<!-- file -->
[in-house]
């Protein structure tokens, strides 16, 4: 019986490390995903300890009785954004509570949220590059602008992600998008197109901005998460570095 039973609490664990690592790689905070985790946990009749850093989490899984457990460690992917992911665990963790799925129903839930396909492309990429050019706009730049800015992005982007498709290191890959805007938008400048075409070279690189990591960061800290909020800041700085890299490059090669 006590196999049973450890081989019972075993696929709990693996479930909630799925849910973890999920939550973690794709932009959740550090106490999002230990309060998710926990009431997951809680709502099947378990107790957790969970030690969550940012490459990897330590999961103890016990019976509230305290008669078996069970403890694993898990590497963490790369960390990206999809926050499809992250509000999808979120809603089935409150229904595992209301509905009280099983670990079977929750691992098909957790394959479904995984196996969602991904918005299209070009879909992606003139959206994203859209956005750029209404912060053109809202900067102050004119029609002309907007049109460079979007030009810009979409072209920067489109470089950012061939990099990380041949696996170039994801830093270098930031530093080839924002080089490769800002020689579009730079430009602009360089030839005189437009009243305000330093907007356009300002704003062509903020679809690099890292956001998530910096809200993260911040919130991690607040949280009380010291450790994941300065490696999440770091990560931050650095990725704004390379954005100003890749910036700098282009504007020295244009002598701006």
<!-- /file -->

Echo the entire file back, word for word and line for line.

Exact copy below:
[in-house]
């Protein structure tokens, strides 16, 4: 019986490390995903300890009785954004509570949220590059602008992600998008197109901005998460570095 039973609490664990690592790689905070985790946990009749850093989490899984457990460690992917992911665990963790799925129903839930396909492309990429050019706009730049800015992005982007498709290191890959805007938008400048075409070279690189990591960061800290909020800041700085890299490059090669 006590196999049973450890081989019972075993696929709990693996479930909630799925849910973890999920939550973690794709932009959740550090106490999002230990309060998710926990009431997951809680709502099947378990107790957790969970030690969550940012490459990897330590999961103890016990019976509230305290008669078996069970403890694993898990590497963490790369960390990206999809926050499809992250509000999808979120809603089935409150229904595992209301509905009280099983670990079977929750691992098909957790394959479904995984196996969602991904918005299209070009879909992606003139959206994203859209956005750029209404912060053109809202900067102050004119029609002309907007049109460079979007030009810009979409072209920067489109470089950012061939990099990380041949696996170039994801830093270098930031530093080839924002080089490769800002020689579009730079430009602009360089030839005189437009009243305000330093907007356009300002704003062509903020679809690099890292956001998530910096809200993260911040919130991690607040949280009380010291450790994941300065490696999440770091990560931050650095990725704004390379954005100003890749910036700098282009504007020295244009002598701006």